Now comes Dating Around, Netflix's take on one of the oldest and most manipulated reality TV formats. If it seemed like there were no possible gimmicks left on which to base a dating show, well, good, turns out we don't need them. The premise of the show is simply one single New Yorker going on five blind dates. The only real twist happens in the editing room. Each episode's protagonist does wear the same thing and go to the same venue on each date (then again, who doesn't have a favored first date outfit and spot?), and the results are edited and intercut into each other so that each date plays out at the same time. Never mind the fact that there's no lie detector tests or best friend listening in from a secret location—there's not even talking head shots or narration. The climax comes at the end when it's revealed which person the protagonist has chosen for the second date. That's it.

As anyone who has ever gone on a date should know, it turns out we don't need gimmicks to add drama or intrigue to the ritual. The first date is inherently one of human's most vulnerable and emotional experiences, and seeing one person go on five of them at the same time reveals more than MTV's Room Raiders ever could.

Take the episode featuring Sarah, for example. Her jazzy bobbed hair cut makes it easy to compare her to an F. Scott Fitzgerald heroine, but that wouldn't necessarily be incorrect. She's hard to pin down, exactly. Depending on her partner, sometimes we're rooting for her, while other times it's hard not to find her a bit cloying in the way girls who move to Brooklyn often are. She cuts one date short and we totally understand why, but a couple scenes later when one of the men flips the script and cuts the date short we also find it justified ("I'm going to go home and masturbate," mutters Sarah). Turns out, sometimes we really aren't our best selves on every date. Her episode also proves that the show can still pull some out-of-nowhere surprises without producer manipulation. The sexual chemistry and flirtation with one of her dates leads to one of the series' few moments of PDA, and we figure her ultimate choice is a foregone conclusion. Turns out, she had other ideas instead.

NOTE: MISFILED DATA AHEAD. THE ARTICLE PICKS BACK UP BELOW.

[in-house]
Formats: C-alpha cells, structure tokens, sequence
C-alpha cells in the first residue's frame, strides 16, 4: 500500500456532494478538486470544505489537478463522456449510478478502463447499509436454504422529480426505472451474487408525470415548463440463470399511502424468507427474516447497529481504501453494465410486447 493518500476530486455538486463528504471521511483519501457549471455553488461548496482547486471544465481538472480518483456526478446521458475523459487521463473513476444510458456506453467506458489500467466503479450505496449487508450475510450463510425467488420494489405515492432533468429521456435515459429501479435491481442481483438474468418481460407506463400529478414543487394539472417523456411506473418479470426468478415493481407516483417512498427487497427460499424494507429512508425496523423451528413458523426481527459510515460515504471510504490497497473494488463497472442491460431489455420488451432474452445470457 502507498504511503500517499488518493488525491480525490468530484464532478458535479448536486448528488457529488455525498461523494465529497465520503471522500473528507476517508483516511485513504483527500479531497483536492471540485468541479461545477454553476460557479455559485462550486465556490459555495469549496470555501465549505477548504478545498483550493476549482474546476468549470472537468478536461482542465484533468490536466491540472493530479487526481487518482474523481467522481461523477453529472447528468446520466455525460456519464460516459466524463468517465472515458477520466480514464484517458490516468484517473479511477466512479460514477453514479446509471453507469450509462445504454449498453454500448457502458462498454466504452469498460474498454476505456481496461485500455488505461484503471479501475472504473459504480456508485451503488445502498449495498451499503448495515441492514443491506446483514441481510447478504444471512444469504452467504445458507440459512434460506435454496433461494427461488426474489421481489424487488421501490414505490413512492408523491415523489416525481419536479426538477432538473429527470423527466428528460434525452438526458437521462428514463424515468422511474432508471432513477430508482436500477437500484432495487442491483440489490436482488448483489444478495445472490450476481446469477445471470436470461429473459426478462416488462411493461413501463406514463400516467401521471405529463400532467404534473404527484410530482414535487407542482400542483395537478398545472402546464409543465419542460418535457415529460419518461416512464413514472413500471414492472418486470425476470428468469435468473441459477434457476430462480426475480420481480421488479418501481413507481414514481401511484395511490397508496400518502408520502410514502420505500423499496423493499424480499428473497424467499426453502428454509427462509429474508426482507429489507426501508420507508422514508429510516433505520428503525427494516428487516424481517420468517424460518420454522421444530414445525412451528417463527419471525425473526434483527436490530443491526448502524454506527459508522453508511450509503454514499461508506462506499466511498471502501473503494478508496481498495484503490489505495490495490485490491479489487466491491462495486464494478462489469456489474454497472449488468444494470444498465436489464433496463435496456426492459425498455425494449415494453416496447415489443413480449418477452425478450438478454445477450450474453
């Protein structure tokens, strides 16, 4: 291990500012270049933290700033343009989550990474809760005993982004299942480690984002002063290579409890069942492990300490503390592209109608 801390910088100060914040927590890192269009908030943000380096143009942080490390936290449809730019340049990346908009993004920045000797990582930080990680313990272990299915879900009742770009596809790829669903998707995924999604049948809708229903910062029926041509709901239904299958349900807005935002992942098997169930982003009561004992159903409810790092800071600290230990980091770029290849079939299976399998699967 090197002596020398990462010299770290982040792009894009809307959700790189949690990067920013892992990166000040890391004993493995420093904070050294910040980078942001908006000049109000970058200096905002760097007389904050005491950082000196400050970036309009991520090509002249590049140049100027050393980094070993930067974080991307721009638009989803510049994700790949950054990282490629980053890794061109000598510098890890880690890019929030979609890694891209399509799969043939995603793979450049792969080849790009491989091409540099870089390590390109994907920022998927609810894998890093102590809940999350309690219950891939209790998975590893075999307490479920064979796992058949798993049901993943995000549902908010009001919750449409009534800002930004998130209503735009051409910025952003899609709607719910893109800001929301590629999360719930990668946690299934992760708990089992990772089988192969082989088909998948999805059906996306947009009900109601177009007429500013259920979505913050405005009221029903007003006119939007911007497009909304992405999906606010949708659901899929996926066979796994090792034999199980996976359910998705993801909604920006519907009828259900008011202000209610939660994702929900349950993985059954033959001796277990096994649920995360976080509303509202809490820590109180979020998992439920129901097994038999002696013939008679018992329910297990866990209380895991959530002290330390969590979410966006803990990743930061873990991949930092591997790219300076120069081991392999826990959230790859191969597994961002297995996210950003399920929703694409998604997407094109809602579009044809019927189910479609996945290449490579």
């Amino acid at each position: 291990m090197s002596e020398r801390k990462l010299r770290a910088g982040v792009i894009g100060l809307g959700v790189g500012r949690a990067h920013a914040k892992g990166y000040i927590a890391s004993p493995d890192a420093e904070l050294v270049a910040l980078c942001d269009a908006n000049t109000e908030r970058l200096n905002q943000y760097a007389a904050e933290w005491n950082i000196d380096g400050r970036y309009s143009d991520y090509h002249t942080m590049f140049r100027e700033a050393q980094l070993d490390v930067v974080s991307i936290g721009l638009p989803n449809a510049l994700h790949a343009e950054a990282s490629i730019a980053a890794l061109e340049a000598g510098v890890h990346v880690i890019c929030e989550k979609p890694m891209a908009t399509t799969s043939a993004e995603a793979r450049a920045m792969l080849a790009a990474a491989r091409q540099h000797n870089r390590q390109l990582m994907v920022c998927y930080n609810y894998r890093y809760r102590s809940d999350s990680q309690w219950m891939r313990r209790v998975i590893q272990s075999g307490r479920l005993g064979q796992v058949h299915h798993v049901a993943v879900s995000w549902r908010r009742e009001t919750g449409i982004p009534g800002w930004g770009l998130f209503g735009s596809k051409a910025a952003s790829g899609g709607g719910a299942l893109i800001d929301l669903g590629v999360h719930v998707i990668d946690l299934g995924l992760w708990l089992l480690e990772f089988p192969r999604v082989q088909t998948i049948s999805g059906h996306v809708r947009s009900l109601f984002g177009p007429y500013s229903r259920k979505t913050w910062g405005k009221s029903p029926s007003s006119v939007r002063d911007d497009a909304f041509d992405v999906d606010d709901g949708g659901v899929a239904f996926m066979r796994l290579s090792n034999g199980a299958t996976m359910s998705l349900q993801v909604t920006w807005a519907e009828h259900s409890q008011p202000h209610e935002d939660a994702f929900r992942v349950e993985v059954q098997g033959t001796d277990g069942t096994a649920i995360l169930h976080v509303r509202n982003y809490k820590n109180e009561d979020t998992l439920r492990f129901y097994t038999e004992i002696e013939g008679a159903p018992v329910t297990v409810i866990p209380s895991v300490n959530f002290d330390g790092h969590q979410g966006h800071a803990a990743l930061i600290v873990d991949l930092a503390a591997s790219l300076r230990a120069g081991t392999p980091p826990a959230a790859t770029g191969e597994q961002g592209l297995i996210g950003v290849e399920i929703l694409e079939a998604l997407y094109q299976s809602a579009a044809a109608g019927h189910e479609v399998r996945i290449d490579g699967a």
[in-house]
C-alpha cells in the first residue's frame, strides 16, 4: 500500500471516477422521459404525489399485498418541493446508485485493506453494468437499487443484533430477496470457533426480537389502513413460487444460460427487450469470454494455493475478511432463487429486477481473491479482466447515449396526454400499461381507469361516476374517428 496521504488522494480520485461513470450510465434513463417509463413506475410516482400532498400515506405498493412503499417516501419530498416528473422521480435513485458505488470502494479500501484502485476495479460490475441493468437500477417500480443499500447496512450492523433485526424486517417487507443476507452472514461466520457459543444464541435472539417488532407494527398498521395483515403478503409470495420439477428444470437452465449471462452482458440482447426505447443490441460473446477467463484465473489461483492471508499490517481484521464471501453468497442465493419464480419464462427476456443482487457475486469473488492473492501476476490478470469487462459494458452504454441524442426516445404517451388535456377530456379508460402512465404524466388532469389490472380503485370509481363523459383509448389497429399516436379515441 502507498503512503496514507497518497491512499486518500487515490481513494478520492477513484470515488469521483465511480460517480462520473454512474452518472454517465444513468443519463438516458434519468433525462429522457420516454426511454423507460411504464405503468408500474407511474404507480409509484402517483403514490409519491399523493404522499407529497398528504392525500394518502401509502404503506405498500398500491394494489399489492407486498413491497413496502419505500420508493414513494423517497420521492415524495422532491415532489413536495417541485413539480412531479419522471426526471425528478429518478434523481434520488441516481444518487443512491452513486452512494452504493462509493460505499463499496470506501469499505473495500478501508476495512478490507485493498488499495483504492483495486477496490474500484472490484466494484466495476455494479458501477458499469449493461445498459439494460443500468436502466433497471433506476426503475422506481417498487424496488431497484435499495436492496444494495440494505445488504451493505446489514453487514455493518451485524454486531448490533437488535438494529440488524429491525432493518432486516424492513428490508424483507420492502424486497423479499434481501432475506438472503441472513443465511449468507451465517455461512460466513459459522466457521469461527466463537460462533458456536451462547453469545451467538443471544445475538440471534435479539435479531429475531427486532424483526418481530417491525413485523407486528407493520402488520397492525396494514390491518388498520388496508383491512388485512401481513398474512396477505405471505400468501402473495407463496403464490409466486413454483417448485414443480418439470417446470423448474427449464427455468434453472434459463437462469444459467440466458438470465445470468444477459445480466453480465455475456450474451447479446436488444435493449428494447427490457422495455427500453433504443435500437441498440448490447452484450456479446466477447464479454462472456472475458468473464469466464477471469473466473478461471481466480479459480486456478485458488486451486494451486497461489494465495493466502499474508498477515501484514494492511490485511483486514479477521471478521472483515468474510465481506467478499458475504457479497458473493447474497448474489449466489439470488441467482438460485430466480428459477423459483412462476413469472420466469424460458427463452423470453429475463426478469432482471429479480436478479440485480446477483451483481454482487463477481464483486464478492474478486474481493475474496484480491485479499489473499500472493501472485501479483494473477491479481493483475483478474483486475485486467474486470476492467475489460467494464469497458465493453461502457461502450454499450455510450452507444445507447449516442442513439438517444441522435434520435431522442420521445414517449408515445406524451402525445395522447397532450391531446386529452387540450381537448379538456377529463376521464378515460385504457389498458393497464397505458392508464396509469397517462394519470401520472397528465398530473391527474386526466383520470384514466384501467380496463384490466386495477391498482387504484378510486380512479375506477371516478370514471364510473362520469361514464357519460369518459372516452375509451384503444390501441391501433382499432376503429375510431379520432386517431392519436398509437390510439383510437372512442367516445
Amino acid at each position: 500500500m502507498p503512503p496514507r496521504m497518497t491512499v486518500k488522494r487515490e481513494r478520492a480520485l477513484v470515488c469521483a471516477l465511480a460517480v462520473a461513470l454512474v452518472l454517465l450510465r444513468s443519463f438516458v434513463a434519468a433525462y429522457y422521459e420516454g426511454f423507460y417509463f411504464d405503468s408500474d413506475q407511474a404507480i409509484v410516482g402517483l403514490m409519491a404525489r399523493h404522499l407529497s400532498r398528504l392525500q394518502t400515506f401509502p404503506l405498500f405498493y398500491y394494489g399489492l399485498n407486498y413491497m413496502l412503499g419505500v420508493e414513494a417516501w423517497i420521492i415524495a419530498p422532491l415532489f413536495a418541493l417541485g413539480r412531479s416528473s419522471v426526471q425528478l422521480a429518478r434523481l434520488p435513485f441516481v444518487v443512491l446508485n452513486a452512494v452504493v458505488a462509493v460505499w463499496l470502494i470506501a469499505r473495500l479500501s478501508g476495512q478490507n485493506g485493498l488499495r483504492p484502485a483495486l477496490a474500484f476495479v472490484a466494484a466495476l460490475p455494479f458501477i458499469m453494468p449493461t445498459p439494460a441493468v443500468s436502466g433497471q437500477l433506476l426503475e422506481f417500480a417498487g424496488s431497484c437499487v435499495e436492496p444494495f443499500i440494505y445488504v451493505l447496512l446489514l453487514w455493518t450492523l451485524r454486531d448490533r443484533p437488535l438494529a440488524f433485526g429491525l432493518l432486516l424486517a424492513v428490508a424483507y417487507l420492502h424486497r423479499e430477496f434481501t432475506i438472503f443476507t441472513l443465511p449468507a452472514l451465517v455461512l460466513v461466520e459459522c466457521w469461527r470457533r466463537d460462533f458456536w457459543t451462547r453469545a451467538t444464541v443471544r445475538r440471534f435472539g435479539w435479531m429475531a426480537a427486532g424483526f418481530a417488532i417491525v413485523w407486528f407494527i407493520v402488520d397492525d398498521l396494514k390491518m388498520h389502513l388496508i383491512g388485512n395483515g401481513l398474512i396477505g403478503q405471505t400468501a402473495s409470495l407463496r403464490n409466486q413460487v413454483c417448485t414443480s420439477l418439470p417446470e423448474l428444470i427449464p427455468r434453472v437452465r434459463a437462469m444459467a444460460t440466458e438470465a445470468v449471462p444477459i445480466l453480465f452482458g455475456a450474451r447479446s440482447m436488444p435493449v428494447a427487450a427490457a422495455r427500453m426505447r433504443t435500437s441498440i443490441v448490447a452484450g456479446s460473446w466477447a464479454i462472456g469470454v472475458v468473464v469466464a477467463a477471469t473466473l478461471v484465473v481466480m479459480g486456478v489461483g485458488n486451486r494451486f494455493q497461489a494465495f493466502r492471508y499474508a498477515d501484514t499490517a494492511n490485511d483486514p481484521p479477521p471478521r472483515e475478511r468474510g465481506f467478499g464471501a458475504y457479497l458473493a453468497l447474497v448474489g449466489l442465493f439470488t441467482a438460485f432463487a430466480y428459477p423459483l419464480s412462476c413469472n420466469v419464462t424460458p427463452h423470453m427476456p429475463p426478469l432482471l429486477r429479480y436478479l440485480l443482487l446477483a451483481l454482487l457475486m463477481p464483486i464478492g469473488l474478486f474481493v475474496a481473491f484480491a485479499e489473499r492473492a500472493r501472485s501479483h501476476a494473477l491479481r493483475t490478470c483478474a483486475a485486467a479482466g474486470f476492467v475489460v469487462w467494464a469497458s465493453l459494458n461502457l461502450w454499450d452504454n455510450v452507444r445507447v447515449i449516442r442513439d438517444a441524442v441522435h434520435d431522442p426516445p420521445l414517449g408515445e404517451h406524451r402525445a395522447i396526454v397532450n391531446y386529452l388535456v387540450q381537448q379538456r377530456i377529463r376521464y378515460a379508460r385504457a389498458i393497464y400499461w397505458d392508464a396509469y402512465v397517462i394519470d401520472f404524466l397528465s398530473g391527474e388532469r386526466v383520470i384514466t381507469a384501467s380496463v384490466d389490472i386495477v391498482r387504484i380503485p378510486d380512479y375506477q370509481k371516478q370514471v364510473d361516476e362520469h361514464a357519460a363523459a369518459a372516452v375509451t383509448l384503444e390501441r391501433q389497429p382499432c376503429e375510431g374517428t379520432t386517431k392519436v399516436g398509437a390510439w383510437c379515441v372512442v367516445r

But it's a woman named Gurki, a jewelry buyer for Barneys, whose episode is sure to be the most talked about. The format means that serious dating issues many people face in real life have room to come to the surface. Gurki is the product of an arranged marriage, and social pressure and expectation from her Punjabi community lead to her getting married to a teenage sweetheart, a choice she later regrets and corrects with a divorce after her ex cheats on her. One of her dates, Justin, a well-off white man with a beard, accosts her for, to his mind, lying to her ex, ruining eight years of her life, and wonders how anyone can ever trust her again (never mind, however, that Justin admitted to once forcing a girlfriend to get rid of her pet cat only to eventually leave her as well). It plays out in real time and raw onscreen, with no behind-the-scenes prodding. In the process, it reveals so much about the toxic masculinity women may encounter and the bigoted aggressions minorities face on the dating scene.

Dating Around may not be a perfect show (if anything it might be a little too simple—please, Netflix, at the very least give us a pre-credits title card to inform us of what happened to the couple), but it's perfectly at home in Netflix's growing stable of buzz-worthy, no-nonsense reality shows. Now, here's hoping some of the other channels take notice.